Day 2 Trier, Germany – La Chaux de Fonds, Switzerland.
When leaving Trier in the morning the sky was filled with dark rainy clouds. While packing up my bike in the street the rain was falling down, soaking my head and clothes. I desperatly tried to manoeuvre the half packed bike under a little shelter in front of a shop, but there was no escaping the rain and moisture. While such a start of the day does mentally prepare you for a wet-riding day, it does not yet account for the amount of awfulness that has to be endured.
On the highway it frequently came pouring down up to a point where there was almost no visibility.
After 2,5 hours of driving in the rain I started getting close to Nancy in France. Somewhere along the way I realised that the navigationsystem also did not agree with the current weatherconditions. When the screen started turning pink and flashing like a strobe-light, I knew it was time to quickly turn it off and put it away.
With the navigationsystem dropping as a guideline it was back to old fashioned navigation. While riding along a main road in Nancy I looked for a place to make a quick stop. Not even bothering to find a dry spot I just parked my bike on a property just off the road and a bit out of the wind. There I performed the ritual of lifting my soaked butt from the seat, wringe my gloves, gaze at the map, have an I-hate-this-horrible-weather tantrum and stuff an energybar down my throat.
That is when two guys casually walked up to me. Being awefully tired and not being a great French speaker, I tried my best to describe my intentions and destination with gestures and nodding. After seeing my state the guys pointed into the direction of a garage/shelter just around the corner. Despite feeling desperate to continue riding, the kind hearted gesture convinced me to just give it a shot and I slowly drove my motorcycle into the garage.
After riding through the doorway of the shelter, I immediately realised this was not just some garage or warehouse and these were not just guys working at the loading dock. The huge hanger with several firetrucks revealed that this was actually the firestation of Nancy and the guys where some of the fireman. Being the helpful problemsolvers that they are, the two guys both sprung into action and looked for ways to make me comfortable and finding a way to dry my gloves quickly.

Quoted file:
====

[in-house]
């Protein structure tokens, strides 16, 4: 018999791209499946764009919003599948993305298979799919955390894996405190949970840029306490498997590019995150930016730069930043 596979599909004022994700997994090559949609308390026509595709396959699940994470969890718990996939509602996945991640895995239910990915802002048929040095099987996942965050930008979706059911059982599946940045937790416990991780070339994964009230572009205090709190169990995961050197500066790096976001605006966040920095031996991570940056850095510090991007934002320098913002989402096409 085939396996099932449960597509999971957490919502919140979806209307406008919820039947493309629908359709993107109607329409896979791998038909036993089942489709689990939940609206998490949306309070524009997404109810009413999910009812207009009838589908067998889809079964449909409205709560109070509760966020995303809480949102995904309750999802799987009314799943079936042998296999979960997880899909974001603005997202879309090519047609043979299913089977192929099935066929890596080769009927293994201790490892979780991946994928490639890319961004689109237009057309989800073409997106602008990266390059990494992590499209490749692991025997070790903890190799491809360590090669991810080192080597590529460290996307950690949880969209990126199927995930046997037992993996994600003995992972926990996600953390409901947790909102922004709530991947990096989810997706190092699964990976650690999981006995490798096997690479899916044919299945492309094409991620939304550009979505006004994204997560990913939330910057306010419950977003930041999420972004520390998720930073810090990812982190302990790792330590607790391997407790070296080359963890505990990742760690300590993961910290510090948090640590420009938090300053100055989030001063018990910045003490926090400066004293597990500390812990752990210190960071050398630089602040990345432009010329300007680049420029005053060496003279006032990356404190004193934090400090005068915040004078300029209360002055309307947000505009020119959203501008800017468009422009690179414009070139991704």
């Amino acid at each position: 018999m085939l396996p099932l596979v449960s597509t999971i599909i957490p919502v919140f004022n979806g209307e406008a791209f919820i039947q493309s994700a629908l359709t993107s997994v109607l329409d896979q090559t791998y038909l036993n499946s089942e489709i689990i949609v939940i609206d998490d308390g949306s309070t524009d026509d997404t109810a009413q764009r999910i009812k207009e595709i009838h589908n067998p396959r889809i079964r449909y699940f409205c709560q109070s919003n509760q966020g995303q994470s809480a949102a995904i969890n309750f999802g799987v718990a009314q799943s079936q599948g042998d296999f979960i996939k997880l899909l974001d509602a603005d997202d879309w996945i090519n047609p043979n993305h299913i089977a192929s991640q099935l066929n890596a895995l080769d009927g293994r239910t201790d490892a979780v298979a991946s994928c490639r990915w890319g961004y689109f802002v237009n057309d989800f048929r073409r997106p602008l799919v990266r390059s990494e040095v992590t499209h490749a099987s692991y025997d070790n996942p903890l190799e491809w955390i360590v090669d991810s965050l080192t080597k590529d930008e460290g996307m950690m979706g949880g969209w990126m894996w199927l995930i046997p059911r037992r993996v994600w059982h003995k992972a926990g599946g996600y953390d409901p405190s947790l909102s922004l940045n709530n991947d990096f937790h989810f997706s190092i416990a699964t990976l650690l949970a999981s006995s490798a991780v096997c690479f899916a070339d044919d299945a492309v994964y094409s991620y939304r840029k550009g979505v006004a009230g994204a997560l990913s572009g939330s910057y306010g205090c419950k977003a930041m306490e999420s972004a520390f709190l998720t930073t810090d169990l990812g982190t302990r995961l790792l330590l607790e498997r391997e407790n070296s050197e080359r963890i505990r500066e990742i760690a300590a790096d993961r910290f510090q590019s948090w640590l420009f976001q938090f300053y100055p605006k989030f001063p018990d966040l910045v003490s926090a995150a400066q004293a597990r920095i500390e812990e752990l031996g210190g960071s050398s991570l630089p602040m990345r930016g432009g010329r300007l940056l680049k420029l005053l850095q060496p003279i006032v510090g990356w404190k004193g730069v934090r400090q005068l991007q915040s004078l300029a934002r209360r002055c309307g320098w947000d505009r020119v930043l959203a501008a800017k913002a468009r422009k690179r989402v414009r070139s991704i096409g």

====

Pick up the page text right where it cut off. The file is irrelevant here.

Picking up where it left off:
The fireman offered me a warm cup of chocolate and led me towards their canteen. The drink quickly broaded into an added plate of spagetti, croissant, baquette and a dry shirt, while they were drying my clothes.
All warmed up and with a stuffed belly I made my way back downstairs, I was greated by more interested members of the crew. Everyone huddled up around me while I was explaining my route and the places of interest. Weatherforecast were looked up laughs were shared and my spirit was fully lifted.
It was actually at this moment that I realised why I wanted to make such a trip in the first place.
While packing up the bike everyone was still there to admire the idea and show their support. These amazing guys even went beyond that and thus my gear was added with long kevlar gloves, a fire-retardant balaclava and a patch of their regiment as a souvenir. After taking a grouppicture it was time for me to head out again and face the elements. Fueled with energy and a lifted spirit I felt that I could take on anything.
The moments where you are most vulnerable are the times you make connections that are most memorable.
Continuing my ride through the rain, the fight was now even with a warmed up body, thick gloves, completly covered face from the balaclava. After pouring some more liters at me the clouds slowly broke a part as I crossed the border into Switzerland.
The ride surely is rough, but it is always a surprise what lies waiting beyond the horizon. It could be more trouble but also encounters of unimagined value. The fireman (Sapeurs-Pompiers) of the regiment Meurte & Moselle in Nancy proved this all too well.
This is what keeps me going.